When it comes to making All 4 Adventure/UNLEASHED Jase and Simon push themselves, their crew and their gear to the limit in order to achieve the best 4X4, fishing and adventure show on Australian television.
THE PROS & CONS
- What’s Best: Instant response, not to mention gratification, to every input.
- What’s Worst: Pricey options such as $370 for a yellow face on the Sport Chrono watch dial.
- What’s Interesting: How with every model, Porsche keeps finding more power, more performance and more sophistication from the same 911 that debuted in 1963.
The 2018 Porsche Carrera T is the 911 for purists.
The “T” stands for Touring, which is a homage to the late 1980s when lightweight 911 Touring models were, and are still highly prized by Porschophiles to this day.
The Carrera T starts as a 370 hp Carrera Coupe with a seven-speed short throw manual transmission or extra cost PDK seven-speed dual clutch automatic.
Also optional is rear-wheel steering you can’t get on a Carrera Coupe, along with the Porsche Sport Suspension that lowers the car by 10 mm. The Sport Suspension includes an aero optimized front spoiler lip.
Weight hobbles performance, so the Carrera T has rear and side windows made of lightweight glass. There are no inside door handles, just fabric straps and the sound insulation material is reduced, resulting in a weight of 3,142 lb, making it the lightest Carrera 911 you can buy.
It was powered by a 3.0-litre turbo flat six rear mounted engine, putting out 370 hp and 339 lb/ft of torque with rear mechanical differential lock that propels it from 0-60 mph in 4.3 seconds with a top track speed of 182 mph.
There are several ways to spot a Carrera T, starting from the very obvious script running along the rocker panels and the 20-inch alloy wheels finished in Titanium Grey with the outside mirrors done in Agate Grey.
The standard Sport Exhaust system has black tips and you can baffle the noise or leave it open with the touch of a button on the centre console.
Standard seating offers the four-way Sports Seats Plus, but my tester had the optional ($3,010) 18-way Adaptive Sport Seats.
My tester in yellow, had the mainly black interior with contrasting yellow door pull loops, seat belts and stitching in yellow. A nice but costly touch was the yellow face on the Sport Chrono timer, located on the upper centre instrument panel.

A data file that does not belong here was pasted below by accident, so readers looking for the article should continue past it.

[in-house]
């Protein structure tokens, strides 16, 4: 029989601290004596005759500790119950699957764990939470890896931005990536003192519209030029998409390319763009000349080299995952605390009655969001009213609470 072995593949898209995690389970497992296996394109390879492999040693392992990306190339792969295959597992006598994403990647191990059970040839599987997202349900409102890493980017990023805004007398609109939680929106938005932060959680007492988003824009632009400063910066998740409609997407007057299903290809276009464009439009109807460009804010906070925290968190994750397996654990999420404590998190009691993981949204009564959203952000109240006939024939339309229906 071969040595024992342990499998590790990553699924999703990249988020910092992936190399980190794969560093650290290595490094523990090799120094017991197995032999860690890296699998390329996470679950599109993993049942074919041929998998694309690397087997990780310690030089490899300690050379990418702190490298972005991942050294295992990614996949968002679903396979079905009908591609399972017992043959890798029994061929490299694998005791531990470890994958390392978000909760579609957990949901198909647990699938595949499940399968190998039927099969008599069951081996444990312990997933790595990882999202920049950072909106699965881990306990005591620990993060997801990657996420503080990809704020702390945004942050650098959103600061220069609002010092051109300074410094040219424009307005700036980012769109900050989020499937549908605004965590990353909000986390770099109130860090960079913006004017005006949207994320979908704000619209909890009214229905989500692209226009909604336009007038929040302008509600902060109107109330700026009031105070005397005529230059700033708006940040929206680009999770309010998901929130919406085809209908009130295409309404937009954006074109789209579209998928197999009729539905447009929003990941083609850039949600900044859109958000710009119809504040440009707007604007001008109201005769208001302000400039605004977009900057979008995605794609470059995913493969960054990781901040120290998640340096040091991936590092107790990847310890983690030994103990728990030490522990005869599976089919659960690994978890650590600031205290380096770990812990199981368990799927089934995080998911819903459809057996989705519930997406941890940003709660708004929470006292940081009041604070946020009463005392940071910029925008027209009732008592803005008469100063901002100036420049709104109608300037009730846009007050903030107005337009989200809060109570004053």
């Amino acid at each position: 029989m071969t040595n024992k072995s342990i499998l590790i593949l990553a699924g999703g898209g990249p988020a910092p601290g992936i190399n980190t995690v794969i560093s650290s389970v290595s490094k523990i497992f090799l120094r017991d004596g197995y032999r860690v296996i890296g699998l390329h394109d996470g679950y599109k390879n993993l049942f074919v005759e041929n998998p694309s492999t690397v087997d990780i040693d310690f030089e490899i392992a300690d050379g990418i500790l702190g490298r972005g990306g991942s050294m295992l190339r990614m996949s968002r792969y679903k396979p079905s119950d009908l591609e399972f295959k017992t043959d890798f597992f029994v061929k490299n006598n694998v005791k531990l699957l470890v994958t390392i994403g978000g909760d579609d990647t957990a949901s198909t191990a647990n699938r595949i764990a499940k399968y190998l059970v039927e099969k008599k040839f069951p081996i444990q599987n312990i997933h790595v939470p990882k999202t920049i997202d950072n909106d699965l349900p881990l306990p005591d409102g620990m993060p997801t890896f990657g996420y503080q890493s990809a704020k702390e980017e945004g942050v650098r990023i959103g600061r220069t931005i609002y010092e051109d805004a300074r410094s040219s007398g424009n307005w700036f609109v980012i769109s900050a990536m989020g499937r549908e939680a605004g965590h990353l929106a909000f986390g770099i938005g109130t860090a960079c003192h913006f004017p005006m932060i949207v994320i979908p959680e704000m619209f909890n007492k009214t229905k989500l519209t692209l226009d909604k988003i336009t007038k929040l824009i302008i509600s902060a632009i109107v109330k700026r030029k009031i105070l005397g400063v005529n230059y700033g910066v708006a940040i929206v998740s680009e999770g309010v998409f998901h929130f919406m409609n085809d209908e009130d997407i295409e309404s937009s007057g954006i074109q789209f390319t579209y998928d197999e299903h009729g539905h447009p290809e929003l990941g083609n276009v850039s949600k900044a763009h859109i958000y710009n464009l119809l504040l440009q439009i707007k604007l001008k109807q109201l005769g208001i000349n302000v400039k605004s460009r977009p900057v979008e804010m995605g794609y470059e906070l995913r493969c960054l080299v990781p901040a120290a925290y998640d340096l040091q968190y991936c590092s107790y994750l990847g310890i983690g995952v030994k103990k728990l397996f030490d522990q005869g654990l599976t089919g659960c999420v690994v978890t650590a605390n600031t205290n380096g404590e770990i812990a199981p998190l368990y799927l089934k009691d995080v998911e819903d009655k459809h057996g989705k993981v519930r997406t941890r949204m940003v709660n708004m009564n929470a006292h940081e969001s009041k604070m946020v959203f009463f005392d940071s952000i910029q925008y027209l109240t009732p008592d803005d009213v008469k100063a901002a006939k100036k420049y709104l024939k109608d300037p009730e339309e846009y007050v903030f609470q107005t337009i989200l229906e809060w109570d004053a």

And speaking of colour, one expects something special from Porsche on a car like the “T” and the brand delivers with paint options being Lava Orange, Black, Guards Red, Racing Yellow, White and Miami Blue, as well as available metallic Carrera White, Jet Black and GT Silver.
The thing about a 911 — any 911 — is the feeling that all the parts are in harmony as if hewn from one block of metal.
Slide into the deep, bolstered driver’s seat and you are faced with all the controls you really need directly in the forward line of sight.
The main instrument cluster is classic Porsche with the iconic five-pot design with the saucer-sized analog tach flanked by two gauges on each side.
The key slots into the left of the steering wheel and the flat six snarls into life abruptly.
The seven-speed manual is new, replacing the six-speed that’s been around for decades. With only 408 km on the car when I picked it up, the gearbox was not even broken in, so I had to make shifts deliberately.
An always nifty Porsche feature is the rear spoiler that deploys at 120 km/h (75 mph) and retracts when the speed drops below 80 km/h (50 mph).
There is also an override switch on the centre console so people won’t know you’ve been naughty.
My tester had the optional ($2,390) rear axle steering feature, that at speeds up to 50 km/h causes the rear wheels to steer in the opposite direction, making for faster cornering and low speed maneuvering, such as getting into a tight parking spot.
Above 50 km/h, all four wheels steer in the same direction, making it more stable at higher speeds.
I took the Carrera T and went off and hid with friends for three days, racking up more than 800 km of fun in the spring sun.
The same engine in the 911 GTS produces 450 hp, but the 370 hp and lighter weight in the Carrera T make it as much fun to drive.
Acceleration was without lag. With the sport exhaust baffles open, the sounds when roaring down the on-ramp to the highway were so enjoyable, I turned the radio off for the rest of the journey.
The gearbox, as mentioned, was new and notchy, but I’ve learned from experience and over time that a Porsche manual becomes as comfortable and familiar as your favourite slippers.
The blissful response to all driver inputs was immediate and satisfying to the point you realize the joy that can be had in motoring.
And to my surprise, on a long stretch of highway at flow of traffic speed in seventh gear, the fuel read-out showed 8.2L/100 km average when Porsche says 9.4L/100 km highway is normal.
I’ve observed many times on these pages how the noted Porsche driver Ricky “The Racer” Bye once said, “when you drive a 911, it spoils you for anything else”.
Truer words were never spoken.
2018 Porsche 911 Carrera T
BODY STYLE: Super performance premium sportscar.
DRIVE METHOD: Rear-engine, rear-wheel-drive.
ENGINE: 3.0-litre, turbocharged direct injection “boxer” six-cylinder (370 hp, 339 lb/ft) with standard seven-speed or optional seven-speed twin clutch automatic transmission with paddle shifters
FUEL ECONOMY: (Premium) automatic, 11.9/9.1/10.6L/100 km city/highway/combined; manual (as tested), 14.6/9.4/12.3L/100 km
CARGO: 145 litres in front bin
TOW RATING: Not recommended
PRICE: $116,500; as tested, $132,610 including $1,250 destination fee and $1,250 Excise Tax
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